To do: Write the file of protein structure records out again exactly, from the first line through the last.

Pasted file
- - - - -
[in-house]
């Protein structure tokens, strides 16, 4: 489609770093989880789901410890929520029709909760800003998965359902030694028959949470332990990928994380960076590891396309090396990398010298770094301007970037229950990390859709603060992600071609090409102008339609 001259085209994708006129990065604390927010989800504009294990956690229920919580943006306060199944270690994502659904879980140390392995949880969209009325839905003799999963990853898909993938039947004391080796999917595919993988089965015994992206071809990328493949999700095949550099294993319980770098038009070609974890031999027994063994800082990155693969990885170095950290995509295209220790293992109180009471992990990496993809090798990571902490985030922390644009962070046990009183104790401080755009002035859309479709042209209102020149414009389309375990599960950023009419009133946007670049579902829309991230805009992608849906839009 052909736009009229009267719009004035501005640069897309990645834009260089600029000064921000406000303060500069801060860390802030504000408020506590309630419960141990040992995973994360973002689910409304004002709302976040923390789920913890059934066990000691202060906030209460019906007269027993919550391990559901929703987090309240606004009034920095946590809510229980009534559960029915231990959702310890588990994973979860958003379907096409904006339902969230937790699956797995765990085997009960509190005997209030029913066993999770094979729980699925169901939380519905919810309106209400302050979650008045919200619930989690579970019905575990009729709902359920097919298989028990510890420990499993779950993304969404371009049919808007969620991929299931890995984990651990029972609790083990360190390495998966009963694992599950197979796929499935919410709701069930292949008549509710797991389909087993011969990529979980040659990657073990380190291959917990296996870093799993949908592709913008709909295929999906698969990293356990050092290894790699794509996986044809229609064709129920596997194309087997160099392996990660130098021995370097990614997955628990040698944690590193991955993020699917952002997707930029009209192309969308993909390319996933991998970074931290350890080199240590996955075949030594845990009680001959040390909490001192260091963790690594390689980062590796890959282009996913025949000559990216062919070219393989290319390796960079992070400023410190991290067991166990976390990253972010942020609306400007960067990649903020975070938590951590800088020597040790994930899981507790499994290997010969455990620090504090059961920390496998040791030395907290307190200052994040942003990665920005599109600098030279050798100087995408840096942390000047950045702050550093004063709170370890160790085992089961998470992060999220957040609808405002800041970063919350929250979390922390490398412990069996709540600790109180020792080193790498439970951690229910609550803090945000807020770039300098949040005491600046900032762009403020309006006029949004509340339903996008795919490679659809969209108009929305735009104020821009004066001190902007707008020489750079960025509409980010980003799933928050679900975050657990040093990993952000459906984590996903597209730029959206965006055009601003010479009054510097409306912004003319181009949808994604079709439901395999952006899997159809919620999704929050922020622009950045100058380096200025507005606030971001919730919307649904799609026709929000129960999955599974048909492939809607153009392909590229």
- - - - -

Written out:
[in-house]
């Protein structure tokens, strides 16, 4: 489609770093989880789901410890929520029709909760800003998965359902030694028959949470332990990928994380960076590891396309090396990398010298770094301007970037229950990390859709603060992600071609090409102008339609 001259085209994708006129990065604390927010989800504009294990956690229920919580943006306060199944270690994502659904879980140390392995949880969209009325839905003799999963990853898909993938039947004391080796999917595919993988089965015994992206071809990328493949999700095949550099294993319980770098038009070609974890031999027994063994800082990155693969990885170095950290995509295209220790293992109180009471992990990496993809090798990571902490985030922390644009962070046990009183104790401080755009002035859309479709042209209102020149414009389309375990599960950023009419009133946007670049579902829309991230805009992608849906839009 052909736009009229009267719009004035501005640069897309990645834009260089600029000064921000406000303060500069801060860390802030504000408020506590309630419960141990040992995973994360973002689910409304004002709302976040923390789920913890059934066990000691202060906030209460019906007269027993919550391990559901929703987090309240606004009034920095946590809510229980009534559960029915231990959702310890588990994973979860958003379907096409904006339902969230937790699956797995765990085997009960509190005997209030029913066993999770094979729980699925169901939380519905919810309106209400302050979650008045919200619930989690579970019905575990009729709902359920097919298989028990510890420990499993779950993304969404371009049919808007969620991929299931890995984990651990029972609790083990360190390495998966009963694992599950197979796929499935919410709701069930292949008549509710797991389909087993011969990529979980040659990657073990380190291959917990296996870093799993949908592709913008709909295929999906698969990293356990050092290894790699794509996986044809229609064709129920596997194309087997160099392996990660130098021995370097990614997955628990040698944690590193991955993020699917952002997707930029009209192309969308993909390319996933991998970074931290350890080199240590996955075949030594845990009680001959040390909490001192260091963790690594390689980062590796890959282009996913025949000559990216062919070219393989290319390796960079992070400023410190991290067991166990976390990253972010942020609306400007960067990649903020975070938590951590800088020597040790994930899981507790499994290997010969455990620090504090059961920390496998040791030395907290307190200052994040942003990665920005599109600098030279050798100087995408840096942390000047950045702050550093004063709170370890160790085992089961998470992060999220957040609808405002800041970063919350929250979390922390490398412990069996709540600790109180020792080193790498439970951690229910609550803090945000807020770039300098949040005491600046900032762009403020309006006029949004509340339903996008795919490679659809969209108009929305735009104020821009004066001190902007707008020489750079960025509409980010980003799933928050679900975050657990040093990993952000459906984590996903597209730029959206965006055009601003010479009054510097409306912004003319181009949808994604079709439901395999952006899997159809919620999704929050922020622009950045100058380096200025507005606030971001919730919307649904799609026709929000129960999955599974048909492939809607153009392909590229």